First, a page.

'If the AFL were serious about domestic violence, Wayne Carey wouldn't have been on TV last night.'

Here’s something I’ve been pondering a little bit over the last 12 to 24 hours: When did we forget about Wayne Carey?

Not the affair – I can put every cent of my full-time-student part-time-working wage on the fact you haven’t forgotten about that affair. How could you? Could there be a greater crime to commit as an AFL footballer than sleeping with your teammate and best friend’s wife at a party you were both attending?

It was a crime against loyalty, against friendship, against the football world as one.

So we kicked him out of the country. The backlash to the betrayal was so fierce, so overwhelming, so passionate, we physically forced Wayne Carey to resign from his job and to leave Australia.

Except that affair, the affair we remember, isn’t the greatest crime Wayne Carey has ever committed. But for some reason, it’s the only one we’ve committed to memory.

Last night was White Ribbon night. A night dedicated to a belief we must build a future for Australians, and in particular Australian women, free from violence and from abuse.

Last night was also Round 19 of the AFL season. If you sat down in front your television, flicked to Channel 7 and indulged in a very Victorian-style Friday night, you would have seen Wayne Carey front and centre of the commentary panel.

And if that affair was the only thing you remembered about Wayne Carey’s past, the irony of his presence wouldn’t have hit you as hard as he has harmed women in the past.

In 1997, Carey pleaded guilty to indecent assault after grabbing a woman’s breast on a Melbourne street, allegedly asking her “Why don’t you get a bigger pair of tits?”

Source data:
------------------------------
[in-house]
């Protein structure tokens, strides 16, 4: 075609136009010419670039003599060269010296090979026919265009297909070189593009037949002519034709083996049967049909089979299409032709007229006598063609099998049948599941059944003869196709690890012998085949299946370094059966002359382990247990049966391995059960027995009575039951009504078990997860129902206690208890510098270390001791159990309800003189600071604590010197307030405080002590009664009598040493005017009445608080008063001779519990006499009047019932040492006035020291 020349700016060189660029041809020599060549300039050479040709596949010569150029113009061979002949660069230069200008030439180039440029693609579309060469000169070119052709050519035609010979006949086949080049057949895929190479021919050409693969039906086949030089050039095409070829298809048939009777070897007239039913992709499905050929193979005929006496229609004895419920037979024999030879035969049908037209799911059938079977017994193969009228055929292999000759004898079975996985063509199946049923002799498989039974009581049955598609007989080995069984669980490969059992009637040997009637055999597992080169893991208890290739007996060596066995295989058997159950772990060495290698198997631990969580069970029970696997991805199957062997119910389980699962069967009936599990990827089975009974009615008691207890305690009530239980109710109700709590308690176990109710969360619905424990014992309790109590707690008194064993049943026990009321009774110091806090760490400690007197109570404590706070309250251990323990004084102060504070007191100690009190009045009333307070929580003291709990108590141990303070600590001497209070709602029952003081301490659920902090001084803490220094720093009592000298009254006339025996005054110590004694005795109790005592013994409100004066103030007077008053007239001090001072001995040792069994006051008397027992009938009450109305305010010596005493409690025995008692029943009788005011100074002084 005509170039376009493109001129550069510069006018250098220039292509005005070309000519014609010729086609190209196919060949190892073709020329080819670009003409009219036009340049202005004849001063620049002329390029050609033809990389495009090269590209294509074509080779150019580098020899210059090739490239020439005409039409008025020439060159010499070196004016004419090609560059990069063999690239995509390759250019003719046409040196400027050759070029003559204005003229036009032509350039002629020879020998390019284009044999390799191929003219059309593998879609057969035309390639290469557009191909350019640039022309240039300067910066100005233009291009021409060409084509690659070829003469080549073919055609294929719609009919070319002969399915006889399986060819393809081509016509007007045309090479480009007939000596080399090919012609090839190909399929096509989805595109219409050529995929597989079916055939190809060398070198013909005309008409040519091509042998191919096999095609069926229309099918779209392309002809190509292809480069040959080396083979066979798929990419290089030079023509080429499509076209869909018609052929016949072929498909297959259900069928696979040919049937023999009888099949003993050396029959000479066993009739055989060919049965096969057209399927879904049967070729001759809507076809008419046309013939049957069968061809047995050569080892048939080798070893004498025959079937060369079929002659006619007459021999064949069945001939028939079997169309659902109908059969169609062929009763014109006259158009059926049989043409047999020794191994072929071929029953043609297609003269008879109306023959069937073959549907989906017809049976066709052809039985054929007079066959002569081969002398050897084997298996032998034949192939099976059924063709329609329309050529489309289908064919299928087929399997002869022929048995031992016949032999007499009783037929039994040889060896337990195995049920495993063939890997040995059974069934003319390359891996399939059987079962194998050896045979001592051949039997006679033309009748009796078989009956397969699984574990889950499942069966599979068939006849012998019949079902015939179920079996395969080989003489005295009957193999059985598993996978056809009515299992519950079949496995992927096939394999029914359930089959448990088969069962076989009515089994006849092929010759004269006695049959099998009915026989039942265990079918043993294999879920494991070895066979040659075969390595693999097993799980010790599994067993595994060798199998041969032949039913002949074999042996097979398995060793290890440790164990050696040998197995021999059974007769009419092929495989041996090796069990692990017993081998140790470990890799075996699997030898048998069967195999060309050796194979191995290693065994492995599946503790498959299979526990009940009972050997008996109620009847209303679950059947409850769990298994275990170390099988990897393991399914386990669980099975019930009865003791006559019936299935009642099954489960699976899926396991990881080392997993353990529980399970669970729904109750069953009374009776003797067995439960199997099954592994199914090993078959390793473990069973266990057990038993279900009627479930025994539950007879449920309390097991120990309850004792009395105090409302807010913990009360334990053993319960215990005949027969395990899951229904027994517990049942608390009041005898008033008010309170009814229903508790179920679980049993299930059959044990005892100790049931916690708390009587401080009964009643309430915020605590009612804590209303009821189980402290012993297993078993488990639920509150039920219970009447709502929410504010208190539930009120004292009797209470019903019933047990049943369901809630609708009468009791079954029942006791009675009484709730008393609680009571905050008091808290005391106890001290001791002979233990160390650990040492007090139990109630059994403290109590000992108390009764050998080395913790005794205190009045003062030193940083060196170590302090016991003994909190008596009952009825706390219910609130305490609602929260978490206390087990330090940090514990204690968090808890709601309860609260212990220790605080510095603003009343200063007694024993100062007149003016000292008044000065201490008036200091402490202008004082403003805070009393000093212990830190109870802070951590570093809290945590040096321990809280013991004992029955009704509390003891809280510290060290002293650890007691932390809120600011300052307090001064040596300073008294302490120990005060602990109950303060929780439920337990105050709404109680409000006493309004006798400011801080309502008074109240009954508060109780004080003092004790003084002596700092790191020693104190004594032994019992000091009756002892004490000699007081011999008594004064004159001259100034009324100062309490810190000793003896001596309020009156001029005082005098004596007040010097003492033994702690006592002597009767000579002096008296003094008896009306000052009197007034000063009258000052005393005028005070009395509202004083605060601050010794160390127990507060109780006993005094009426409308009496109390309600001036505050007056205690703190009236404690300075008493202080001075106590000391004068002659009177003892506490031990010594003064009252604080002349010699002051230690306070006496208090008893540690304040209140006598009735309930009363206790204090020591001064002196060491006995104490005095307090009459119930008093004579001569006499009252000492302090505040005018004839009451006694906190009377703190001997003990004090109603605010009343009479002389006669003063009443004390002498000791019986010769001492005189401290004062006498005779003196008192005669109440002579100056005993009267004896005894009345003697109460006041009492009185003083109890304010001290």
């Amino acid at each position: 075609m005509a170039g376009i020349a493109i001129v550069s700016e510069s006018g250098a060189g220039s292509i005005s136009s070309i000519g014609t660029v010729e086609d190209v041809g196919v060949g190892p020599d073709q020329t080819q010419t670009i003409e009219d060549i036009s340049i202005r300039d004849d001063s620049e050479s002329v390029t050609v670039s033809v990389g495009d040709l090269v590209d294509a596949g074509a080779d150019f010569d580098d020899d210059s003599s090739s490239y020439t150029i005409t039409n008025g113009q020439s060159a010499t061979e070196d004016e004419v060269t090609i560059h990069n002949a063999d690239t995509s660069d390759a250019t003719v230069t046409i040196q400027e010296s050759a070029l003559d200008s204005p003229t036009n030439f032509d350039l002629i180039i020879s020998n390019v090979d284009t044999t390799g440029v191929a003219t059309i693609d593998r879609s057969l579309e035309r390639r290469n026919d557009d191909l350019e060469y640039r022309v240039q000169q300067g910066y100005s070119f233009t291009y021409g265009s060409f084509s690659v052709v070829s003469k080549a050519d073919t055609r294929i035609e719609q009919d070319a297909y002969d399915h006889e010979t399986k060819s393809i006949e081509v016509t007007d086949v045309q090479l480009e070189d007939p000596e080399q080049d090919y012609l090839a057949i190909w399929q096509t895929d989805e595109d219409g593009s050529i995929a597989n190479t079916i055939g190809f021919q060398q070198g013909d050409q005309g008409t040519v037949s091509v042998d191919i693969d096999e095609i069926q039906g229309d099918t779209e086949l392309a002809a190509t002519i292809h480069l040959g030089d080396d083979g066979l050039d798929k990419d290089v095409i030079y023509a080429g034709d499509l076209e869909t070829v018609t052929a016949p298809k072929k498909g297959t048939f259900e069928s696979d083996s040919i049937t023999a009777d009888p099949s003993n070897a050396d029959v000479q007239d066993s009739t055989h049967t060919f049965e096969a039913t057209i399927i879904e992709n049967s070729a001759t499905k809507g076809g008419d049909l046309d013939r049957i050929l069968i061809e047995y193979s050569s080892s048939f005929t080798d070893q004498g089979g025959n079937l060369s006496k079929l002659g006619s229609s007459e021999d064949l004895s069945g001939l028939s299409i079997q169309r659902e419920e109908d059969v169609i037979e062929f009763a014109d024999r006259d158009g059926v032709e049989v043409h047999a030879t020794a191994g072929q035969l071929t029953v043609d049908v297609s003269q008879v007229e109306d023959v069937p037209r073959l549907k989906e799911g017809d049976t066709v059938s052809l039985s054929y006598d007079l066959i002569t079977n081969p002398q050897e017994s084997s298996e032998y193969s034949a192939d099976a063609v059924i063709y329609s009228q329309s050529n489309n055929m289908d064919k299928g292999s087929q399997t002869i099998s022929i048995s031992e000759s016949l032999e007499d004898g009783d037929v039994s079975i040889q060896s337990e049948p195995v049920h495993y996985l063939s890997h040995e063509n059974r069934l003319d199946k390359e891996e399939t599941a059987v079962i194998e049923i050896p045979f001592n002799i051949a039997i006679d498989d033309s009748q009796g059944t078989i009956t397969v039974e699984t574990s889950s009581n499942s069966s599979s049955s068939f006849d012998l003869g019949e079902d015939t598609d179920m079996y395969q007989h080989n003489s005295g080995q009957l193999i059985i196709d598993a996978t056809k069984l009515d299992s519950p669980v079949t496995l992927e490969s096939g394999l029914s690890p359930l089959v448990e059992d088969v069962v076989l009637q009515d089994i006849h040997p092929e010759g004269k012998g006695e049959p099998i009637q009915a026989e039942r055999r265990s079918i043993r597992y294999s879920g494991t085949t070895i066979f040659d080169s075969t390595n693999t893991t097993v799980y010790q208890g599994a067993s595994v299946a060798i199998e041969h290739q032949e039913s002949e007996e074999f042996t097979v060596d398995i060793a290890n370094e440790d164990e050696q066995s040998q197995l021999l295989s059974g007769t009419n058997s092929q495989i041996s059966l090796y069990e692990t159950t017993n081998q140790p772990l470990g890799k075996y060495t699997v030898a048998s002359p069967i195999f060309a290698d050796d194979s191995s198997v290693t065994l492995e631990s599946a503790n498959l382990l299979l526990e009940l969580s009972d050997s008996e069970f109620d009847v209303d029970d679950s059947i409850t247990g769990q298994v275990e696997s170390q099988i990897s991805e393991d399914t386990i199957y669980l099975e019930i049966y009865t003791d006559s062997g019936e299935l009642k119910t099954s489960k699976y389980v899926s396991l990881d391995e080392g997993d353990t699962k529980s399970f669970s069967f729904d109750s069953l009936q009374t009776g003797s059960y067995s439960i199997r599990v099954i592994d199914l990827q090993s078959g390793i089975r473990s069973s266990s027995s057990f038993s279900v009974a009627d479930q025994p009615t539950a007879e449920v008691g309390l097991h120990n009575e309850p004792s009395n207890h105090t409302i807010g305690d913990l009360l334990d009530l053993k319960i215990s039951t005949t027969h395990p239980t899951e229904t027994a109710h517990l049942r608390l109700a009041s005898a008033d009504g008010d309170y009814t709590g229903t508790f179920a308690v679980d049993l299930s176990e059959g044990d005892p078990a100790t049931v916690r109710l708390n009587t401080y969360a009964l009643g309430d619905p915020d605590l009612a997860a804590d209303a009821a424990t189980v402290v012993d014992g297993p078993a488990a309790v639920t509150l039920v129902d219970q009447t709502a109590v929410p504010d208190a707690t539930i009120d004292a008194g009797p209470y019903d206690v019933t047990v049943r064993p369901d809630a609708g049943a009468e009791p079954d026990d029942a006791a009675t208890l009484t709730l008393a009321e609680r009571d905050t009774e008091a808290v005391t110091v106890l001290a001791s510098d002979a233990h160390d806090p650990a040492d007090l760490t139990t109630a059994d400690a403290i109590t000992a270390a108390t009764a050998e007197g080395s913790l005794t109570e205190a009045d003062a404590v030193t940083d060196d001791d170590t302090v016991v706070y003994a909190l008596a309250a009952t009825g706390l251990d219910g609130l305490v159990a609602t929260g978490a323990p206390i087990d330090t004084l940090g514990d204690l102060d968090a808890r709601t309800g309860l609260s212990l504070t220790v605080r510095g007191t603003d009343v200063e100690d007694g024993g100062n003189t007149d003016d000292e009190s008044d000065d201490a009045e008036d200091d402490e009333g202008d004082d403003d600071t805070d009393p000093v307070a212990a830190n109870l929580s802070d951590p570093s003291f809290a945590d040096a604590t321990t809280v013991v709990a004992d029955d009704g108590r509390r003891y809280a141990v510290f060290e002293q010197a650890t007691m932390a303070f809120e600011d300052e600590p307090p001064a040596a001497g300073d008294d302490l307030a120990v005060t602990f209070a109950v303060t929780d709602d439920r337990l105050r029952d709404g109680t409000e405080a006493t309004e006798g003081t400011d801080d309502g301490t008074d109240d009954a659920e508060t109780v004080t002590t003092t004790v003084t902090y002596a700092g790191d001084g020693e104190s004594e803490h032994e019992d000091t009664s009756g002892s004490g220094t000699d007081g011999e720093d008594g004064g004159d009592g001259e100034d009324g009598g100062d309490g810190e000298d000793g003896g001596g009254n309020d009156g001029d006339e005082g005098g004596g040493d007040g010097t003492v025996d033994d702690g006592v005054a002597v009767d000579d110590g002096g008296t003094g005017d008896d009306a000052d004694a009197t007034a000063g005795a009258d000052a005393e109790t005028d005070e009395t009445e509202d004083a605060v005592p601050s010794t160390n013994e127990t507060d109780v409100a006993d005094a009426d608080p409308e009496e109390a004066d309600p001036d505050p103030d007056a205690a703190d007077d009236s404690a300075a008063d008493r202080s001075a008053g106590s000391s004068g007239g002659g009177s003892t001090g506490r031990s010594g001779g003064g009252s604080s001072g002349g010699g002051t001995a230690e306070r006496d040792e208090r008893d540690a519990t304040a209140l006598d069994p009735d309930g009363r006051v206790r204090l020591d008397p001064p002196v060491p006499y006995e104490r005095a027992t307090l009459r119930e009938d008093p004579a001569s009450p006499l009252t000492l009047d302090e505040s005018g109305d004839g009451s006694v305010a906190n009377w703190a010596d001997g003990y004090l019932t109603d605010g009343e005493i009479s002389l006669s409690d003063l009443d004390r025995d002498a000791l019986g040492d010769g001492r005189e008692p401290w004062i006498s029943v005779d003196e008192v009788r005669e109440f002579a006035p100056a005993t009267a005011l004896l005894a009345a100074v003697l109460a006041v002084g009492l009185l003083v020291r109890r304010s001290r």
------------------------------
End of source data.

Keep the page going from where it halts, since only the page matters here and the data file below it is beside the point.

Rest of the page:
In 2007, Carey’s girlfriend Kate Neilson told police he had smashed a wine glass in her face, cutting her mouth and neck in Miami.

When police made it to the scene, Carey lashed out and kicked a female police officer in the mouth.

He was convicted for assaulting the officer, while Neilsen decided not to press charges against him.

Watch Respect: Our Australian Government anti-domestic violence ad. Post continues after video.

And yet, last night, as thousands used their time, energy and money for a cause that seeks to protect women from the antics of men like Carey, Carey was lit up in the lights of your TV screen, illuminated by a world that consistently protects the men who commit these crimes.

Because just for a second, imagine if last night was a national night dedicated to extra-marital affairs. Especially those committed with your best friend’s wife. And then, imagine turning on your television and seeing Carey there, not a care in the world, elevated to a coveted media role and idolised by footy folk and fans alike. The irony is blinding.

And you would’ve noticed.

Those in Carey’s corner yell second chances, forgiveness and the ability to change. They plead: how long can we hold one man to account for a few mistakes?

Second chances, of course. Third? If they’re earned. But it poses the question of how many chances we actually have at our disposal to give out. How many times do we let it go before we collectively stand up and say that we cannot hold these men up, allowing them to be projected into our homes every week?


On nights like White Ribbon Night it is the ultimate insult to women suffering at the hands, and the fists, of violent men to have someone like Carey at the helm of a major TV broadcast. A night where he sat on television and blatantly ignored the proverbial elephant in the room that is his violent past.

The AFL have made no secret of their desire to take violence against women seriously. But the simple and sad truth of the matter is that the AFL simply cannot, and refuse, to keep up with the rest of us. Because if they did, if the AFL honestly wanted to effect change, Wayne Carey would not be where he is right now.

At the very least, the AFL needed to use that platform on White Ribbon night to talk about one of the biggest epidemics in recent years.

But instead, they ignored it. And used a perpetrator of violence to do the ignoring.

It’s as if somewhere along the line, our selective memory in choosing to focus our attention only on Carey’s affair betrays a much a deeper belief that no matter how much we talk about violence against women, we simply appear like the most repetitive of broken records.

We stopped talking about Carey because people stopped listening. But on nights like last night, we need to kick start the conversation again.